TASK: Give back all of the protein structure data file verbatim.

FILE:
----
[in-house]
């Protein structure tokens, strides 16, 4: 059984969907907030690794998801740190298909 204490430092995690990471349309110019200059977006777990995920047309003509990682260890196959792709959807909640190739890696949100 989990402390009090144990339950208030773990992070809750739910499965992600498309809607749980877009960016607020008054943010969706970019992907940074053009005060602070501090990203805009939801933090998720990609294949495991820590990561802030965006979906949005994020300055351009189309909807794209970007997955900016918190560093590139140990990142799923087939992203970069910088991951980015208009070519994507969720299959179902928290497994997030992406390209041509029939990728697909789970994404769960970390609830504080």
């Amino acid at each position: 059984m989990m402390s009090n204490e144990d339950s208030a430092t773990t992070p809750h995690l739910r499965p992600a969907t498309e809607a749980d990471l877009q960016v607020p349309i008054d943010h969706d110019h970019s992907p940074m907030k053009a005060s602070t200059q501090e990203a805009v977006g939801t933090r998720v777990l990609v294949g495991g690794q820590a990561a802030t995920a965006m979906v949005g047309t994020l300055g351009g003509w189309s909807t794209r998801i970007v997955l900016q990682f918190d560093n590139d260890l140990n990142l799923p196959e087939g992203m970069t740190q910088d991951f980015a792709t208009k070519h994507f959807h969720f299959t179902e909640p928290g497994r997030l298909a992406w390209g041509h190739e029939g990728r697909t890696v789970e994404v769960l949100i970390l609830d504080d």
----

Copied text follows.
[in-house]
């Protein structure tokens, strides 16, 4: 059984969907907030690794998801740190298909 204490430092995690990471349309110019200059977006777990995920047309003509990682260890196959792709959807909640190739890696949100 989990402390009090144990339950208030773990992070809750739910499965992600498309809607749980877009960016607020008054943010969706970019992907940074053009005060602070501090990203805009939801933090998720990609294949495991820590990561802030965006979906949005994020300055351009189309909807794209970007997955900016918190560093590139140990990142799923087939992203970069910088991951980015208009070519994507969720299959179902928290497994997030992406390209041509029939990728697909789970994404769960970390609830504080």
């Amino acid at each position: 059984m989990m402390s009090n204490e144990d339950s208030a430092t773990t992070p809750h995690l739910r499965p992600a969907t498309e809607a749980d990471l877009q960016v607020p349309i008054d943010h969706d110019h970019s992907p940074m907030k053009a005060s602070t200059q501090e990203a805009v977006g939801t933090r998720v777990l990609v294949g495991g690794q820590a990561a802030t995920a965006m979906v949005g047309t994020l300055g351009g003509w189309s909807t794209r998801i970007v997955l900016q990682f918190d560093n590139d260890l140990n990142l799923p196959e087939g992203m970069t740190q910088d991951f980015a792709t208009k070519h994507f959807h969720f299959t179902e909640p928290g497994r997030l298909a992406w390209g041509h190739e029939g990728r697909t890696v789970e994404v769960l949100i970390l609830d504080d």